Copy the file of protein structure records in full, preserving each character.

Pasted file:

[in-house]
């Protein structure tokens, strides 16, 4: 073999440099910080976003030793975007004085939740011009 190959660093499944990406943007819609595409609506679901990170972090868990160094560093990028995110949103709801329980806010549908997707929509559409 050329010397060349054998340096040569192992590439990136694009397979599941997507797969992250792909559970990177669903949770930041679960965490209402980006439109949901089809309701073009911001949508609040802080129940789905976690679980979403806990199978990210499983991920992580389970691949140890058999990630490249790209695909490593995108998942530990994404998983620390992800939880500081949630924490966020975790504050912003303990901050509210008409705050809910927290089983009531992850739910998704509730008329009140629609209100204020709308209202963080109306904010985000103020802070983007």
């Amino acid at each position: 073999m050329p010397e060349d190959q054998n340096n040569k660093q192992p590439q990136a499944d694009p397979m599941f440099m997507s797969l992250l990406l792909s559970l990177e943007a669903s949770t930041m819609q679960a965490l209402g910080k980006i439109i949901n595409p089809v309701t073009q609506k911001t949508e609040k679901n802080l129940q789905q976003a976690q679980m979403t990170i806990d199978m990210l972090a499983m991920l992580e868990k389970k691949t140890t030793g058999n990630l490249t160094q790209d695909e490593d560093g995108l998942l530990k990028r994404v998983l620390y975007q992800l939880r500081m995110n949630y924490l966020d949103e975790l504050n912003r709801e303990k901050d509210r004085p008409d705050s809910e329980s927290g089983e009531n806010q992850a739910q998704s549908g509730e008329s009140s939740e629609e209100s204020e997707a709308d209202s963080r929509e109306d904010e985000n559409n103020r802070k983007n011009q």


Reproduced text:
[in-house]
């Protein structure tokens, strides 16, 4: 073999440099910080976003030793975007004085939740011009 190959660093499944990406943007819609595409609506679901990170972090868990160094560093990028995110949103709801329980806010549908997707929509559409 050329010397060349054998340096040569192992590439990136694009397979599941997507797969992250792909559970990177669903949770930041679960965490209402980006439109949901089809309701073009911001949508609040802080129940789905976690679980979403806990199978990210499983991920992580389970691949140890058999990630490249790209695909490593995108998942530990994404998983620390992800939880500081949630924490966020975790504050912003303990901050509210008409705050809910927290089983009531992850739910998704509730008329009140629609209100204020709308209202963080109306904010985000103020802070983007």
């Amino acid at each position: 073999m050329p010397e060349d190959q054998n340096n040569k660093q192992p590439q990136a499944d694009p397979m599941f440099m997507s797969l992250l990406l792909s559970l990177e943007a669903s949770t930041m819609q679960a965490l209402g910080k980006i439109i949901n595409p089809v309701t073009q609506k911001t949508e609040k679901n802080l129940q789905q976003a976690q679980m979403t990170i806990d199978m990210l972090a499983m991920l992580e868990k389970k691949t140890t030793g058999n990630l490249t160094q790209d695909e490593d560093g995108l998942l530990k990028r994404v998983l620390y975007q992800l939880r500081m995110n949630y924490l966020d949103e975790l504050n912003r709801e303990k901050d509210r004085p008409d705050s809910e329980s927290g089983e009531n806010q992850a739910q998704s549908g509730e008329s009140s939740e629609e209100s204020e997707a709308d209202s963080r929509e109306d904010e985000n559409n103020r802070k983007n011009q």